What Are Rocket Vegetables?


Eruca sativa, an annual garden plant used as a salad green, is most often called "rocket" in Britain, Australia and New Zealand; North Americans generally call it arugula. The cultivated "sativa" species is very closely related to the wild Eruca vesicaria, and is considered by botanists to be either identical to or a subspecies of "vesicaria."

Baby arugula with olive oil.
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Rocket has deeply lobed green leaves that range in length between 3 and 7 inches, and each leaf has between four and 10 lobes. The leaves are best harvested as salad greens when the plant is young and less than a foot tall. If left unharvested, the plant will eventually grow to a height up to 2 or 3 feet. Eventually, the plant will produce small, white cross-shaped flowers and go to seed.

Arugula plants sprouting in a greenhouse.
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Rocket grows easily from seed and will germinate within a week after planting. It's not especially demanding in terms of growing conditions, although it appreciates well drained soil, regular watering and full sun. It fares best in cool weather, however, and will bolt when the weather turns hot in the summer. Plant it in early spring with a second planting in the late summer or early fall to take full advantage of the cooler parts of the growing season. In U.S. Department of Agriculture plant hardiness zones 6 to 11, rocket may survive the winter and reseed itself in the spring. Rocket is not especially vulnerable to any pests or diseases.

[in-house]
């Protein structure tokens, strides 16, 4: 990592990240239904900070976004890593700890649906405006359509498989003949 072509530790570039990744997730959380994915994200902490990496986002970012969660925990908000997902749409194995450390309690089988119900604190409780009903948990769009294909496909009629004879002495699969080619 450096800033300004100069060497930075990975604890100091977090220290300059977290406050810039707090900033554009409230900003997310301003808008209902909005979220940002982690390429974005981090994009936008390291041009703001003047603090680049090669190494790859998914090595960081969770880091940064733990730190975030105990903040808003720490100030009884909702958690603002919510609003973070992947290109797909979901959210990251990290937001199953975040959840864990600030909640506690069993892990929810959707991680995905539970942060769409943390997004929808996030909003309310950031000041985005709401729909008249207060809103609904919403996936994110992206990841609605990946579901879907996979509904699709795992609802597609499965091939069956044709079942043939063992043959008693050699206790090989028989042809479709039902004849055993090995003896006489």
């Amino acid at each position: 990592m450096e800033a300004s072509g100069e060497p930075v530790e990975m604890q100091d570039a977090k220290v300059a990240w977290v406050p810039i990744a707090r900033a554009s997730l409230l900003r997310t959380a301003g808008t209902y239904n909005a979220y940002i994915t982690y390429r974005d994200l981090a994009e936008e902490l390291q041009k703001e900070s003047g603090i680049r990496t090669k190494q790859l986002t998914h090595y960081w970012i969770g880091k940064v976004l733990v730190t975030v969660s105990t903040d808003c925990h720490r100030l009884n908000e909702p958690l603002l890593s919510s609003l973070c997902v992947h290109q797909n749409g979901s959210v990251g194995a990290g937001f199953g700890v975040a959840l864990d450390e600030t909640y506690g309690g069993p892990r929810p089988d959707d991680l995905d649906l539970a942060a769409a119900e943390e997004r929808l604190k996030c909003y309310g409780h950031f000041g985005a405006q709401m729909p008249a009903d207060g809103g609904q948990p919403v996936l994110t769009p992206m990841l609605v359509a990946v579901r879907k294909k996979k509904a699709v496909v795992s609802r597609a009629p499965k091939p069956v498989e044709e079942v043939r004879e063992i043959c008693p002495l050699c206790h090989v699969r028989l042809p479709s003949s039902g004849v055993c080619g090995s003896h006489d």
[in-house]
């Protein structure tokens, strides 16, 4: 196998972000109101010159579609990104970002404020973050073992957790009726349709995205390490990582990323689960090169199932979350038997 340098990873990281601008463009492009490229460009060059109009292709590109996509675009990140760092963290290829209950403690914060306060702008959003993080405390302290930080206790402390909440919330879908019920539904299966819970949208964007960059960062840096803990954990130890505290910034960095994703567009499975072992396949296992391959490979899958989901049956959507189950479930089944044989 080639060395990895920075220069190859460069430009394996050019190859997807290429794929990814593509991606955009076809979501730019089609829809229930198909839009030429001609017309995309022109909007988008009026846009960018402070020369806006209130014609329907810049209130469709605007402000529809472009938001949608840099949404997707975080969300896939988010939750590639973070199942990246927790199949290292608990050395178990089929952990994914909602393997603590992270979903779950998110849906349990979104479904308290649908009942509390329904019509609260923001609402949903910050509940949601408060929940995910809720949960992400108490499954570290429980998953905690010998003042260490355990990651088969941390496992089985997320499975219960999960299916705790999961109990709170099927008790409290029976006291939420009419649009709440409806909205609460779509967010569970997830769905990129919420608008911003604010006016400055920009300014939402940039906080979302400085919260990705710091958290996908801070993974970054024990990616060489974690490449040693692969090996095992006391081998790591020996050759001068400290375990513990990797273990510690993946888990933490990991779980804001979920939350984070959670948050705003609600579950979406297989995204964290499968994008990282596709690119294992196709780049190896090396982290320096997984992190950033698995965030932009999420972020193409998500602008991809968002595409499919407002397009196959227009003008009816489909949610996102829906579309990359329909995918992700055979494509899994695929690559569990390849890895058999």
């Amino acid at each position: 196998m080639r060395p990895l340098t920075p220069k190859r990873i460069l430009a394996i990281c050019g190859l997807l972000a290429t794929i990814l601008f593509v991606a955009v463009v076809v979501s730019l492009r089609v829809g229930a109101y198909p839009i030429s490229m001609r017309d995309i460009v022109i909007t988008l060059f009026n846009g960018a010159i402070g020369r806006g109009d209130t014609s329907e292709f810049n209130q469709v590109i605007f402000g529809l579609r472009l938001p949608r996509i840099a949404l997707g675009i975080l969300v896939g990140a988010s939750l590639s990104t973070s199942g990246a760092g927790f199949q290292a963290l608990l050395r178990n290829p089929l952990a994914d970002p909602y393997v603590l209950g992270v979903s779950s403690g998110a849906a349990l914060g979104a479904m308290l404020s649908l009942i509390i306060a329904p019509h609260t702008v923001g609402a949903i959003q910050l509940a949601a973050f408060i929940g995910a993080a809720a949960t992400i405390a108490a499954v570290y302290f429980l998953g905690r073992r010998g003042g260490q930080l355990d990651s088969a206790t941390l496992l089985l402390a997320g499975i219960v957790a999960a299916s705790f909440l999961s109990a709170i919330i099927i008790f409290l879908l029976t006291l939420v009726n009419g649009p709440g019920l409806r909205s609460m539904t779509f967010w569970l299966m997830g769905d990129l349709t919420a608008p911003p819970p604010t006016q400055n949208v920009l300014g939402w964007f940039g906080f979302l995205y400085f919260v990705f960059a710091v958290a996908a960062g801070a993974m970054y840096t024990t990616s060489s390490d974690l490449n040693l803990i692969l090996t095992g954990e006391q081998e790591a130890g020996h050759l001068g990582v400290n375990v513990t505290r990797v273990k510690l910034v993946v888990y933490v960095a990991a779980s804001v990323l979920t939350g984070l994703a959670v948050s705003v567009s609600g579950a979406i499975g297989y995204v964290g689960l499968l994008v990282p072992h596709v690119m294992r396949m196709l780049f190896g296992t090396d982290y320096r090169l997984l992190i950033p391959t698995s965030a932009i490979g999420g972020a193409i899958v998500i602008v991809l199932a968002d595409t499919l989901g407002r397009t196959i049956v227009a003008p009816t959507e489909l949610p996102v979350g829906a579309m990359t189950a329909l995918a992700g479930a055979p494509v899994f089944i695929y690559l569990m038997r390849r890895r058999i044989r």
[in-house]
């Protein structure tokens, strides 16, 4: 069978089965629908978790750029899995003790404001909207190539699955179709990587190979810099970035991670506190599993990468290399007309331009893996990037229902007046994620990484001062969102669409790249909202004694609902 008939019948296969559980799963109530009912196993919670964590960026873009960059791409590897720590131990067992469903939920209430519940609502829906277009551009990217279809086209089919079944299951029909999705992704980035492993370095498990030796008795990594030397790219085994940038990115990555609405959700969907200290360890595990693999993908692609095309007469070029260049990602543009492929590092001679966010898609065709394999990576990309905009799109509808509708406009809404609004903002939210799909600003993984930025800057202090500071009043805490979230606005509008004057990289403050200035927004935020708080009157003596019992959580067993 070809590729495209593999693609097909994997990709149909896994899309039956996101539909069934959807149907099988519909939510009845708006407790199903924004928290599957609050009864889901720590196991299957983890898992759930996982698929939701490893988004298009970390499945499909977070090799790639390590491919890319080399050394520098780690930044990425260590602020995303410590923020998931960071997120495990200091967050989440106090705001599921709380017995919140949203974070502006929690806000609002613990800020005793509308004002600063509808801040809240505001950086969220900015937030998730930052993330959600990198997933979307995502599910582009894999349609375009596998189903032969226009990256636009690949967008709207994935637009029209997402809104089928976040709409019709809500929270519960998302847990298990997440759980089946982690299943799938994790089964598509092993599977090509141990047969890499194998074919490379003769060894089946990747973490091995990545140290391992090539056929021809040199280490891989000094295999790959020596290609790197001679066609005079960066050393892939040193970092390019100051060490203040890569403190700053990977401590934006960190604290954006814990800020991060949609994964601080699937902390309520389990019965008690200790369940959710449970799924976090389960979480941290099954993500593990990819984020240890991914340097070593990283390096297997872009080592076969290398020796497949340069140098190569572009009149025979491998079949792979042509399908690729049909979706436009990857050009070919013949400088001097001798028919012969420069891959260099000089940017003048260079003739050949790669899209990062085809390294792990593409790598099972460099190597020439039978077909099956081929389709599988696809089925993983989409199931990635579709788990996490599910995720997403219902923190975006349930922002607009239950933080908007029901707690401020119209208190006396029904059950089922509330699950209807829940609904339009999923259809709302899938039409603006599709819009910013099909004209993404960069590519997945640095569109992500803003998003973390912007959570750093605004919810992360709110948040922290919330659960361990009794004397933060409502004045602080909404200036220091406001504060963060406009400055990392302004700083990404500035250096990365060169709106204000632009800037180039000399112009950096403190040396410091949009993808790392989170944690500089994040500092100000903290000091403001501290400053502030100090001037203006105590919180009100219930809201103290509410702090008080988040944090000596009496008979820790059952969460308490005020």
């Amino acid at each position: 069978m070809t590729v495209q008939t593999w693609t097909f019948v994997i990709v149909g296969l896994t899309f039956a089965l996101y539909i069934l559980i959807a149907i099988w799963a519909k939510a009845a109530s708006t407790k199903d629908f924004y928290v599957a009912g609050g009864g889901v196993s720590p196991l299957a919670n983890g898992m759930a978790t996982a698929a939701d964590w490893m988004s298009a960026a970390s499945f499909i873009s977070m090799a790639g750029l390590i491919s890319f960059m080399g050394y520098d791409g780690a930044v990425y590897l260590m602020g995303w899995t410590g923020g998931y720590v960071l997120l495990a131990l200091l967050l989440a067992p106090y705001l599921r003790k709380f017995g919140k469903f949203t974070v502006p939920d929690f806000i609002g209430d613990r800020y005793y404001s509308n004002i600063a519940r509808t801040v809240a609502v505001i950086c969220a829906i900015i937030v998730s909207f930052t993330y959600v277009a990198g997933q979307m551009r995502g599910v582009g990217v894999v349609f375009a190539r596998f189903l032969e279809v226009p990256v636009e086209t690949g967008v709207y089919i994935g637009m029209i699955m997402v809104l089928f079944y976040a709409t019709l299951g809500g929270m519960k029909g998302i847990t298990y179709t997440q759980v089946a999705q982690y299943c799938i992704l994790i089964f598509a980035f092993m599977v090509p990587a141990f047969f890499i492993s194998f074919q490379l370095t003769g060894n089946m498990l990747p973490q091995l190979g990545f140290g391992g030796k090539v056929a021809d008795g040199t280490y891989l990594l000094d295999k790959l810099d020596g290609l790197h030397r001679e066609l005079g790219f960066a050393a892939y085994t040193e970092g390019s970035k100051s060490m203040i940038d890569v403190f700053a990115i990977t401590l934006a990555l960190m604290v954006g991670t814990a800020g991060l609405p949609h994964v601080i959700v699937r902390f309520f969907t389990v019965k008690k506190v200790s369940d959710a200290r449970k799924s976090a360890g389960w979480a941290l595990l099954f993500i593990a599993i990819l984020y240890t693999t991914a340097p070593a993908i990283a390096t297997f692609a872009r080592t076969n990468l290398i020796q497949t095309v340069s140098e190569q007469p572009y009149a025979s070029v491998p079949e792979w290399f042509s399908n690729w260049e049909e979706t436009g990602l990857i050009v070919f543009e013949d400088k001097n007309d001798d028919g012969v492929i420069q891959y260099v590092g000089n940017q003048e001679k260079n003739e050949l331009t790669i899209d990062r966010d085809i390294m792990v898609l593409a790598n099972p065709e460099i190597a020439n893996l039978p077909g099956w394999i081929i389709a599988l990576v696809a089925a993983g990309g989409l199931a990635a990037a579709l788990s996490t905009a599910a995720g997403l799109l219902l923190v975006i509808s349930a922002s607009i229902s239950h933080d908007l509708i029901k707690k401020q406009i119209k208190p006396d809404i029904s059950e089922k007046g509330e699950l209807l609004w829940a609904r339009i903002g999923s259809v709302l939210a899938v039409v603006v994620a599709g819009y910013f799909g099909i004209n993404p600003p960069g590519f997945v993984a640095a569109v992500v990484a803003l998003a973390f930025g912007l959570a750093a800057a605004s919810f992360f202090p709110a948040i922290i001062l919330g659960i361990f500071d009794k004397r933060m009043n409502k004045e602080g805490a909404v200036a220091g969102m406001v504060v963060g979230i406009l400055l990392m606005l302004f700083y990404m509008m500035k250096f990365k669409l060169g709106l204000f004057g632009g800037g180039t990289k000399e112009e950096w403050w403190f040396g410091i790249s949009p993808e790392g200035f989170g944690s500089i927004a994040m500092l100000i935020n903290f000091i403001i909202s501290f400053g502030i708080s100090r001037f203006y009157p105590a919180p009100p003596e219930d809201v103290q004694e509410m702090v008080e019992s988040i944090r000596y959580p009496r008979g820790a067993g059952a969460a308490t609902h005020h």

A close-up of arugula leaves.
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Rocket has been a popular salad green in Europe for centuries but has only more recently gained popularity in the United States. It's characterized by a strong peppery or nutty flavor, so it complements sweeter, milder greens in salad mixes. Leaves harvested during hot weather or after the plant has produced flowers tend to be bitter, so greens from a midsummer harvest may be too strong to be palatable.

A fresh salad with arugula
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Wild rocket (Diplotaxis tenuifolia), also sometimes called sylvetta or rustic arugula, is a related but different plant that can also be used as a salad green. Wild rocket is somewhat hardier than its domesticated relative and may be perennial in USDA zones 6 to 11. Like other types of rocket, wild rocket also grows best in cool weather. In cultivation, plant it in the spring and fall; it may, however, be less likely than the Eruca species to bolt quickly.

Wild arugula growing in a field.
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